Donald Trump won? Yeah, I voted for him, and not because he was the lesser of two evils. Trump is not evil, and neither is Hillary Clinton, but we have created a culture in America that really showed forth its ugliness this election season – and I am glad it is over.
It is still hard for me to speak about being a Trump supporter, primarily because he was not my first choice, or my second. However, the will of the people spoke and he was the victor on Nov. 8.
I can understand why some Americans feel disappointed. The words that Trump spoke over the 18-month election cycle I bet he wished he could take back or rephrase. I am sure he has seen that stick and stones may break people’s bones and that words can truly hurt them. Had Trump not mocked the reporter, made the all-encompassing statement about Mexicans immigrants being murderers and rapists, and not stated publicly his remarks about women in his released “locker room” audio tape, he would have been received better by the American people. These words haunt him even now.
Hours after Hillary’s concession speech, people took to the streets of New York and other cities protesting the election – their right to do. People were upset and hurt, and I get that – but I do not get being upset and hurt to the point where they demagogued themselves as victims.
This victimhood ideology is what drives a lot of the leftist machine and what pits one group against another. These George Soros- sponsored rallies feed the spirit of victimhood. Durham Public Schools, where I work, sent its teachers an e-mail informing us to send students to guidance if students needed “support” after the election. If you are a DPS parent you received that Connect-Ed message on your phone. I did!
I did not allow myself to become a victim, although I was upset with the 2008 and 2012 Obama election and reelection. There were many people that I know that did not vote for Obama in 2008 that were upset. But now eight years later, the left is asking for the end of the Electoral College, a recount, calling Trump unqualified to hold office and blockading streets and highways. On Chicago’s Magnificent Mile, many shoppers were prevented from shopping on Black Friday as those that demanded $15/hr. minimum wage protested.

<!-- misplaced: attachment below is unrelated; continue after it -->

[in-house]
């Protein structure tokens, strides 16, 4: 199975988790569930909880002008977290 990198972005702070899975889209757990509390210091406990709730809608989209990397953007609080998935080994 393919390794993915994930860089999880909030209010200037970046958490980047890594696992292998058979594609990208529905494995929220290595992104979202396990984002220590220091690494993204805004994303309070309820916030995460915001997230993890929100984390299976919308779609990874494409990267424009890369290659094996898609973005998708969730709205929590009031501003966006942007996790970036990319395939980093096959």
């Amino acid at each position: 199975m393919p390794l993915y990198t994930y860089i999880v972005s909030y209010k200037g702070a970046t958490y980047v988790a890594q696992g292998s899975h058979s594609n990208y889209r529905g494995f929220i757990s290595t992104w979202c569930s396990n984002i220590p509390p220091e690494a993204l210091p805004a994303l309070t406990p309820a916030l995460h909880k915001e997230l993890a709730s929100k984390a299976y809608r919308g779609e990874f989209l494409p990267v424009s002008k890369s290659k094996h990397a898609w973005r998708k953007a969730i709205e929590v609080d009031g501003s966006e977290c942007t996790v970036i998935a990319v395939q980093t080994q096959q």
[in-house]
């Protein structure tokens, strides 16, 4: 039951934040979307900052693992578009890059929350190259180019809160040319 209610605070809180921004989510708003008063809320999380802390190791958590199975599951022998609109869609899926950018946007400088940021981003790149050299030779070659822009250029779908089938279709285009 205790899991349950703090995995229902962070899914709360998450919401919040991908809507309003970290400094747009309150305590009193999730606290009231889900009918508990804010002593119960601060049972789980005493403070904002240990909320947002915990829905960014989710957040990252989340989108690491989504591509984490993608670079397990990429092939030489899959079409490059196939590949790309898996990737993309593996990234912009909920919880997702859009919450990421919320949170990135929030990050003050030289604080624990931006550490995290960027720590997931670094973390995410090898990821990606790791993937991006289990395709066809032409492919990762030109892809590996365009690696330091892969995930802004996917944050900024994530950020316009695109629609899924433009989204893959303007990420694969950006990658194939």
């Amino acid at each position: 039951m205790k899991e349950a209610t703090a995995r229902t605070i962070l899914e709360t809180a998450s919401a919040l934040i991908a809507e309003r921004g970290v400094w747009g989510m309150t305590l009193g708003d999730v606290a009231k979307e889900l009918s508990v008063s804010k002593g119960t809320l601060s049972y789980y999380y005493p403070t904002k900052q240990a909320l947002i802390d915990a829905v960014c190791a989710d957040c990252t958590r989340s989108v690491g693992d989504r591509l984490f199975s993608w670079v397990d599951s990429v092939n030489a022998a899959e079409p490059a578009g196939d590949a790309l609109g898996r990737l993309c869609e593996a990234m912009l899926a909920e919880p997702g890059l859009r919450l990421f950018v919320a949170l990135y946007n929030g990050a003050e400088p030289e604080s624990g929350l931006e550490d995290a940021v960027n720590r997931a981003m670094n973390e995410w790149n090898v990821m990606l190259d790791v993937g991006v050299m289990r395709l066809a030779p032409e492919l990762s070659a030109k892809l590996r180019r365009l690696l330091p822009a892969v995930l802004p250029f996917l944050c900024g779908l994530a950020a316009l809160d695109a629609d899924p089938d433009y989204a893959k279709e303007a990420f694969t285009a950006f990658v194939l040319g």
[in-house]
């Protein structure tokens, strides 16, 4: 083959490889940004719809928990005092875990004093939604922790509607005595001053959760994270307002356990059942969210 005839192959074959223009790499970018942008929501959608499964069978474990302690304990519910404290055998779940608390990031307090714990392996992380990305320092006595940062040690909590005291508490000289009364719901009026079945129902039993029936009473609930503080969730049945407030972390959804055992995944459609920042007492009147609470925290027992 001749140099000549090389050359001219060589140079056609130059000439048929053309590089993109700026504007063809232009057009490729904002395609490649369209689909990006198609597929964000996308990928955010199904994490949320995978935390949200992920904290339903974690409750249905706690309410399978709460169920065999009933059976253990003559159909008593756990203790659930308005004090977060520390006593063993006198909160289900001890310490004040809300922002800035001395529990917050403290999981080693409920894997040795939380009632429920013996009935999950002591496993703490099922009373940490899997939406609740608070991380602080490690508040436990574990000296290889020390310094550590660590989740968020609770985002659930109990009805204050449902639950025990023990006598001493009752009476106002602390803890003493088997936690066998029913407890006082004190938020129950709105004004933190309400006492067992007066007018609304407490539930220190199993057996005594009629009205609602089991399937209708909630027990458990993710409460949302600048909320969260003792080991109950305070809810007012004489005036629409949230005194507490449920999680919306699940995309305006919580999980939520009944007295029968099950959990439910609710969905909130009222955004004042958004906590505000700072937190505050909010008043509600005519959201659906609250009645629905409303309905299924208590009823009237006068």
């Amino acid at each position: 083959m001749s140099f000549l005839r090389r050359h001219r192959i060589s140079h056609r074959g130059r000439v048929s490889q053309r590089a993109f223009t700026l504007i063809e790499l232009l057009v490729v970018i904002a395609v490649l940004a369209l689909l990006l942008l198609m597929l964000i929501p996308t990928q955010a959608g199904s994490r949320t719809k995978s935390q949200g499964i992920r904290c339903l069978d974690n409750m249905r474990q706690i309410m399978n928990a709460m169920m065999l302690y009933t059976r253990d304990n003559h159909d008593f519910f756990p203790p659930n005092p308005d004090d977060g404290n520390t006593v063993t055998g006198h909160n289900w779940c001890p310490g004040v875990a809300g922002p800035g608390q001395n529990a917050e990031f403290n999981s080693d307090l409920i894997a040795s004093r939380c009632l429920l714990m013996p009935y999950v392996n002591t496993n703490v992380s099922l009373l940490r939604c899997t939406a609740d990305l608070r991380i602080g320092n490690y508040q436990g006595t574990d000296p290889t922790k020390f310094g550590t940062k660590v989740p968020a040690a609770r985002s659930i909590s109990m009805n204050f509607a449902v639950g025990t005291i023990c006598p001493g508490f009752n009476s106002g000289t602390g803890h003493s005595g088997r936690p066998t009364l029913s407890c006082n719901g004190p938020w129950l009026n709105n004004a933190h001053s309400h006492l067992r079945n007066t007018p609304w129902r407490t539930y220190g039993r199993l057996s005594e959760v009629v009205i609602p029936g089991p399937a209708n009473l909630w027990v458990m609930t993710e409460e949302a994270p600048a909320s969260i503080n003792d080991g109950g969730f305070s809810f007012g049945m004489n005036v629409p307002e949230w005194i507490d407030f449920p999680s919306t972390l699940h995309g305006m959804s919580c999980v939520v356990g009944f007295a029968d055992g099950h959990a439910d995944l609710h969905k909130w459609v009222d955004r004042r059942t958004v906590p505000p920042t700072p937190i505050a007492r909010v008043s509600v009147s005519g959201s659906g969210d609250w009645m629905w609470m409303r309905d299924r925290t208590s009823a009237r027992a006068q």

Durham Public Schools – where was my phone call, my e-mail in 2008 when Obama won? I have not liked these past eight years while Obama was president, my president. But even though I did not vote for him he is still my president, unlike the mockery made by many protesters now that Trump is not their president. Durham Public Schools let me answer that question – I am not a victim, so I did not need that support.
Last week I saw area students on television expressing concern about the election. Although Trump’s name was not spoken, it was implied. They were sad and spoke of justice. I even saw one of my students in the ad. In 2020 many of them including my student will be able to vote. The sting of 2016 will be over, but the Band-Aid of victim-hood will remain – maybe?
No! I am not drinking the GOP Kool-Aid, but I agree with most of their policies. Nor am I a sell-out or an Uncle Tom. The GOP state conventions I have attended have felt more like church and family reunions than what the media would make you think. It is a choice that many of our black ancestors after slavery embraced with pride after the Civil War. Over 85 percent of slaves were in the Republican Party after the war, even holding state offices in Mississippi, Louisiana and Alabama – the Deep South.
Once these gains were achieved guess what happened? There were individuals that did not like this change and wanted to suppress the black vote, giving rise to the birth of the Ku Klux Klan. Over time blacks stopped voting as Jim Crow laws in the South began. All of these changes brought forth by the Democratic Party and progressive thinking.
I am optimistic where America can go and will pray that Trump can help make America great again. I did the same in 2008 when Obama won. Ultimately I know where my help comes from, and as a believer in the Most High I always put my trust in Him. In Him I am victorious and not a victim!
Terry McCann lives in Durham.